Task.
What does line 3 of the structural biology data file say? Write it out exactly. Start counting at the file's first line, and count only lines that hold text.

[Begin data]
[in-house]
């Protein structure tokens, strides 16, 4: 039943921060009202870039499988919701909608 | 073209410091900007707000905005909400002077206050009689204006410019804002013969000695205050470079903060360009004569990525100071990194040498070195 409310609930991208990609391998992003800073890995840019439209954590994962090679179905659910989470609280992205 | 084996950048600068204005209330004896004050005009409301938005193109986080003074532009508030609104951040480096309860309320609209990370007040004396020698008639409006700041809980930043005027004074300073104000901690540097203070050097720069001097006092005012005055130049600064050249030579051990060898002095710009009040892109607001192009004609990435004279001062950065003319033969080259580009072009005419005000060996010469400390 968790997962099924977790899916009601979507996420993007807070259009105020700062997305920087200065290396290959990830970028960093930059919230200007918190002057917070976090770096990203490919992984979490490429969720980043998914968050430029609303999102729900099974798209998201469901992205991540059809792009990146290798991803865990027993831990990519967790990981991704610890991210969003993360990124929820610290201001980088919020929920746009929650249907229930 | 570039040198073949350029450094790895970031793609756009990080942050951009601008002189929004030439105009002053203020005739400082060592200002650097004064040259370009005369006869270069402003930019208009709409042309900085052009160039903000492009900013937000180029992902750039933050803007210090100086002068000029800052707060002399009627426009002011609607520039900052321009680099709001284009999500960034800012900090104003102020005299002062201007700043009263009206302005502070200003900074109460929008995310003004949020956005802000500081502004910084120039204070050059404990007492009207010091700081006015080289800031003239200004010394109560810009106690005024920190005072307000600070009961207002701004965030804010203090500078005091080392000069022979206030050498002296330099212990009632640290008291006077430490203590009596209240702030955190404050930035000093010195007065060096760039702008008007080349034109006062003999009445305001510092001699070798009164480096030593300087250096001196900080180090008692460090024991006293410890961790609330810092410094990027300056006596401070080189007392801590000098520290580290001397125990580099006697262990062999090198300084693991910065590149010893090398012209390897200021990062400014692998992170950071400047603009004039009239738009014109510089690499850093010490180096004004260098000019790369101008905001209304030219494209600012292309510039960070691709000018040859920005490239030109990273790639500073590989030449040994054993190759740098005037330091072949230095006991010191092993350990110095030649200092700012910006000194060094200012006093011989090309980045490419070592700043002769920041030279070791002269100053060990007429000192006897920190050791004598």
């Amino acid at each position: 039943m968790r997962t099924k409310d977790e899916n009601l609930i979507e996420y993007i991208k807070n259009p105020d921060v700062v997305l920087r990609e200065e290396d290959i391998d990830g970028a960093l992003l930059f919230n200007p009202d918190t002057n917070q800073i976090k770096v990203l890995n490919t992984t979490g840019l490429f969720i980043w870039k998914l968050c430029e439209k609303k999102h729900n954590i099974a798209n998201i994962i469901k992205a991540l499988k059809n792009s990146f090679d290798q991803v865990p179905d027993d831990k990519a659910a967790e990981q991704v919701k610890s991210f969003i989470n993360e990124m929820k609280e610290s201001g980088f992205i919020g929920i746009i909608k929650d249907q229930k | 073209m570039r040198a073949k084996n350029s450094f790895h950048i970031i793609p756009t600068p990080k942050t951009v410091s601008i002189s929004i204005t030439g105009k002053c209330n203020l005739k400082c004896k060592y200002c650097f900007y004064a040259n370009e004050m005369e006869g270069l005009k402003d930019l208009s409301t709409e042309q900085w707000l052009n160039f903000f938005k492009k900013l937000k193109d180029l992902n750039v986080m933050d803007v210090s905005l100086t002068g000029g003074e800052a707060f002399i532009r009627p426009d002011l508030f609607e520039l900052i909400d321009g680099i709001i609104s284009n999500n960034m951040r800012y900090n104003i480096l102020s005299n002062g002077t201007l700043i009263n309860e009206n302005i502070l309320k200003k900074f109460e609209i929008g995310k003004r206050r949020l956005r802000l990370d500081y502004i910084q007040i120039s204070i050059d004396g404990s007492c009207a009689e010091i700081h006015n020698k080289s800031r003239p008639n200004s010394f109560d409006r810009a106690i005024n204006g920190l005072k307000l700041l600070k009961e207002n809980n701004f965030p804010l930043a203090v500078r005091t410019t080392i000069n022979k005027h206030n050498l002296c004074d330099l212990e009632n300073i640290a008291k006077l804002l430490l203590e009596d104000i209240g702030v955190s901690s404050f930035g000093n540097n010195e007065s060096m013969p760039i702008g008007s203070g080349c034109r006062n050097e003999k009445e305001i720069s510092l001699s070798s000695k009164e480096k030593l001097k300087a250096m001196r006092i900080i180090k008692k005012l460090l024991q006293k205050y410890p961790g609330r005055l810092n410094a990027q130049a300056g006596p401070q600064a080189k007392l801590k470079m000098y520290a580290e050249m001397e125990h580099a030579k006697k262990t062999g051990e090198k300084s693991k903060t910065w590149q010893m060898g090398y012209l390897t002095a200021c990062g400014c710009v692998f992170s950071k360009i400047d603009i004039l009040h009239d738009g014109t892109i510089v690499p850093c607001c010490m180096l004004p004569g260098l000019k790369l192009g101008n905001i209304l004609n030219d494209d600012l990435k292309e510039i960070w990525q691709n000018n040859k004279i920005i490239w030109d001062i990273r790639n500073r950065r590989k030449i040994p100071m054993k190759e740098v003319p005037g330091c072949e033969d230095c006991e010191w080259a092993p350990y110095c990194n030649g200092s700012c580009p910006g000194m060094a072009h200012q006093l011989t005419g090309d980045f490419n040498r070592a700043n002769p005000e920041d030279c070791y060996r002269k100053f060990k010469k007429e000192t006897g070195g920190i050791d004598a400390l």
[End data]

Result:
């Amino acid at each position: 039943m968790r997962t099924k409310d977790e899916n009601l609930i979507e996420y993007i991208k807070n259009p105020d921060v700062v997305l920087r990609e200065e290396d290959i391998d990830g970028a960093l992003l930059f919230n200007p009202d918190t002057n917070q800073i976090k770096v990203l890995n490919t992984t979490g840019l490429f969720i980043w870039k998914l968050c430029e439209k609303k999102h729900n954590i099974a798209n998201i994962i469901k992205a991540l499988k059809n792009s990146f090679d290798q991803v865990p179905d027993d831990k990519a659910a967790e990981q991704v919701k610890s991210f969003i989470n993360e990124m929820k609280e610290s201001g980088f992205i919020g929920i746009i909608k929650d249907q229930k | 073209m570039r040198a073949k084996n350029s450094f790895h950048i970031i793609p756009t600068p990080k942050t951009v410091s601008i002189s929004i204005t030439g105009k002053c209330n203020l005739k400082c004896k060592y200002c650097f900007y004064a040259n370009e004050m005369e006869g270069l005009k402003d930019l208009s409301t709409e042309q900085w707000l052009n160039f903000f938005k492009k900013l937000k193109d180029l992902n750039v986080m933050d803007v210090s905005l100086t002068g000029g003074e800052a707060f002399i532009r009627p426009d002011l508030f609607e520039l900052i909400d321009g680099i709001i609104s284009n999500n960034m951040r800012y900090n104003i480096l102020s005299n002062g002077t201007l700043i009263n309860e009206n302005i502070l309320k200003k900074f109460e609209i929008g995310k003004r206050r949020l956005r802000l990370d500081y502004i910084q007040i120039s204070i050059d004396g404990s007492c009207a009689e010091i700081h006015n020698k080289s800031r003239p008639n200004s010394f109560d409006r810009a106690i005024n204006g920190l005072k307000l700041l600070k009961e207002n809980n701004f965030p804010l930043a203090v500078r005091t410019t080392i000069n022979k005027h206030n050498l002296c004074d330099l212990e009632n300073i640290a008291k006077l804002l430490l203590e009596d104000i209240g702030v955190s901690s404050f930035g000093n540097n010195e007065s060096m013969p760039i702008g008007s203070g080349c034109r006062n050097e003999k009445e305001i720069s510092l001699s070798s000695k009164e480096k030593l001097k300087a250096m001196r006092i900080i180090k008692k005012l460090l024991q006293k205050y410890p961790g609330r005055l810092n410094a990027q130049a300056g006596p401070q600064a080189k007392l801590k470079m000098y520290a580290e050249m001397e125990h580099a030579k006697k262990t062999g051990e090198k300084s693991k903060t910065w590149q010893m060898g090398y012209l390897t002095a200021c990062g400014c710009v692998f992170s950071k360009i400047d603009i004039l009040h009239d738009g014109t892109i510089v690499p850093c607001c010490m180096l004004p004569g260098l000019k790369l192009g101008n905001i209304l004609n030219d494209d600012l990435k292309e510039i960070w990525q691709n000018n040859k004279i920005i490239w030109d001062i990273r790639n500073r950065r590989k030449i040994p100071m054993k190759e740098v003319p005037g330091c072949e033969d230095c006991e010191w080259a092993p350990y110095c990194n030649g200092s700012c580009p910006g000194m060094a072009h200012q006093l011989t005419g090309d980045f490419n040498r070592a700043n002769p005000e920041d030279c070791y060996r002269k100053f060990k010469k007429e000192t006897g070195g920190i050791d004598a400390l």